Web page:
params ip=”″ script=”/usr/local/sbin/parse-hetzner-json.py”
    property $id=”cib-bootstrap-options” \
    dc-version=”1.1.6-9971ebba4494012a93c03b40a2c58ec0eb60f50c” \
    cluster-infrastructure=”Heartbeat” \
    no-quorum-policy=”ignore” \
    stonith-enabled=”false” \

    How I can investigate what’s wrong?

    • Tim Stoop says:

      Did you check the output from pacemaker? Does it even try to run the script? Does that script run when you try it manually?

  15. Aliendog says:

    Hi guys

    Great tutorial, but I am having problems setting up hearbeat. Could you please share how your ha.cnf looks like?



  16. RaSca says:

    So the solution must be DNAT. I was supposing that, but this is an additional confirmation.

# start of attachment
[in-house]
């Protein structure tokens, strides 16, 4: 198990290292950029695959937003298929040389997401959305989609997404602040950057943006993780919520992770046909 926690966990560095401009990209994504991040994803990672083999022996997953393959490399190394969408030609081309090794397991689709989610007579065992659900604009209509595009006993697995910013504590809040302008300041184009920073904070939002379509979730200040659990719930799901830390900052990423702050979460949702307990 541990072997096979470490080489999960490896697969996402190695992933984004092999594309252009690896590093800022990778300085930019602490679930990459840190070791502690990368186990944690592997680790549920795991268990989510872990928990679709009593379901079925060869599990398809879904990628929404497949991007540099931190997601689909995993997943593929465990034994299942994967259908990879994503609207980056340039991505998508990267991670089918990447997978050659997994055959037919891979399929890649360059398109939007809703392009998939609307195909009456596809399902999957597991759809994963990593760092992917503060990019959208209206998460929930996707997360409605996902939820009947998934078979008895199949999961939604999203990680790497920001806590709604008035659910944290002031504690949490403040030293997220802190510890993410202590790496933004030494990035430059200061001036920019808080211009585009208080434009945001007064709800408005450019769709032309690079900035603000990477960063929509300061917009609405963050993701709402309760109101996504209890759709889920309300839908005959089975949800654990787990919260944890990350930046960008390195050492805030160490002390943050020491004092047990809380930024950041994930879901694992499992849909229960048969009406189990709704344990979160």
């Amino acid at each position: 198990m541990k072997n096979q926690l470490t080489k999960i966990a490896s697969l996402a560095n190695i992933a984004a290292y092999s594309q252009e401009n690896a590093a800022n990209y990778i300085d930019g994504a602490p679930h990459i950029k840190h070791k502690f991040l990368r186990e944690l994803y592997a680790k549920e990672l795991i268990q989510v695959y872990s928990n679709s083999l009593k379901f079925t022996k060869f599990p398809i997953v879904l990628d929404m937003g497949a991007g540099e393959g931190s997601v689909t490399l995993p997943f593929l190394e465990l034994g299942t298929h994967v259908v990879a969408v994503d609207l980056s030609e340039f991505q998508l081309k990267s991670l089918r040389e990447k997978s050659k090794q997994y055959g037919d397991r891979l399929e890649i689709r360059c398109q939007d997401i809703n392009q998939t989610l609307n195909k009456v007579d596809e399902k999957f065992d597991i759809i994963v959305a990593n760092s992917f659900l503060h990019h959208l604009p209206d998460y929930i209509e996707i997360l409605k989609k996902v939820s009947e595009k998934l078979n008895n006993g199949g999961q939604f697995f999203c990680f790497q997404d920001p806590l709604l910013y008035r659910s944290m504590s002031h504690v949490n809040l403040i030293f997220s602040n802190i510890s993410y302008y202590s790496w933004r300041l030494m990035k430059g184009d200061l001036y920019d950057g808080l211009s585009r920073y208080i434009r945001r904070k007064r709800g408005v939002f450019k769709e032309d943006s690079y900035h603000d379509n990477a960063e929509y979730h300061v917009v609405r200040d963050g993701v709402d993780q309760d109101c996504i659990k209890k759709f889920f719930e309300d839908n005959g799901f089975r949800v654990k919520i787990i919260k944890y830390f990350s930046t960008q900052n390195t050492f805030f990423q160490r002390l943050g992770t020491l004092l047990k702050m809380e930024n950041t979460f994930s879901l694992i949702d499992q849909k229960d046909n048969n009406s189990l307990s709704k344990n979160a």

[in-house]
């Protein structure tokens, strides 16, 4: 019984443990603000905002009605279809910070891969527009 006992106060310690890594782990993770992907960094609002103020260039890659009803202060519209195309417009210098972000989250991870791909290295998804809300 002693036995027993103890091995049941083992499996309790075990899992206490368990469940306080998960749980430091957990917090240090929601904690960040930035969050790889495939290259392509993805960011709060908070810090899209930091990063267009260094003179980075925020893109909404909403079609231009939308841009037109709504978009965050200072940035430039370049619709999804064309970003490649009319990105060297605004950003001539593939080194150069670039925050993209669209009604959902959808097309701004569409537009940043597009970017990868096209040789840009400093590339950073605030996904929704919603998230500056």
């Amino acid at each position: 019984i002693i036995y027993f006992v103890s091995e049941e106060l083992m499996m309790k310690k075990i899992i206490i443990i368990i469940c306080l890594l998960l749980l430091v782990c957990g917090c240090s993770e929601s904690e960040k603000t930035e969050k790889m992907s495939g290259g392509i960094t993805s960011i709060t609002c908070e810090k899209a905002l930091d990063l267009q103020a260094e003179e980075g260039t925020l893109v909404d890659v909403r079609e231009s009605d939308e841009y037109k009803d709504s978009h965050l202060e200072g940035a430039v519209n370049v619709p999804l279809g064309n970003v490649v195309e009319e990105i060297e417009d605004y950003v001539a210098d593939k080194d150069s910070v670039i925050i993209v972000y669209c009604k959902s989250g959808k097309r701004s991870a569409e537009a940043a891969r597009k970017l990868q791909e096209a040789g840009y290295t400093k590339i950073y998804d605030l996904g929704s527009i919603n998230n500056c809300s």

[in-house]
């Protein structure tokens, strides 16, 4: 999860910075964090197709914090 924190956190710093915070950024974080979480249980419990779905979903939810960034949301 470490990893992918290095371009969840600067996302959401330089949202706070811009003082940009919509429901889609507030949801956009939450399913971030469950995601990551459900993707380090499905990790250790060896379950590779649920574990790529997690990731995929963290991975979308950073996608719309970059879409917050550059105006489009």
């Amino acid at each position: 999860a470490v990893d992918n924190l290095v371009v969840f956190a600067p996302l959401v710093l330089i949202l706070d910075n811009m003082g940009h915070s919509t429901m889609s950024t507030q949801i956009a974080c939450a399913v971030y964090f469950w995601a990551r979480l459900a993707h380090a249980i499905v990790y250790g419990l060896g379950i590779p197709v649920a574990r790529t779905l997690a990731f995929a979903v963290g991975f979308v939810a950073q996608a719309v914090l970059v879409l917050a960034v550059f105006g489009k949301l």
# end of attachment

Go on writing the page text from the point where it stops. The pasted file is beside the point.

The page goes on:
Thanks a lot and keep up the good work!

  17. Pieter Lexis says:

    Hi RaSca,

    You can’t at hetzner. You can only failover to another physical machine at hetzner. We use IP-tables on that host to forward the packets to the VM.

  18. RaSca says:

    Great job guys!
    Have you any suggestion on how to associate this failover IP to an internal virtual machine? I mean, what if I want to set a virtual gateway with a WAN and a LAN on which the WAN IS the failover IP?

    Thanks a lot for this precious job!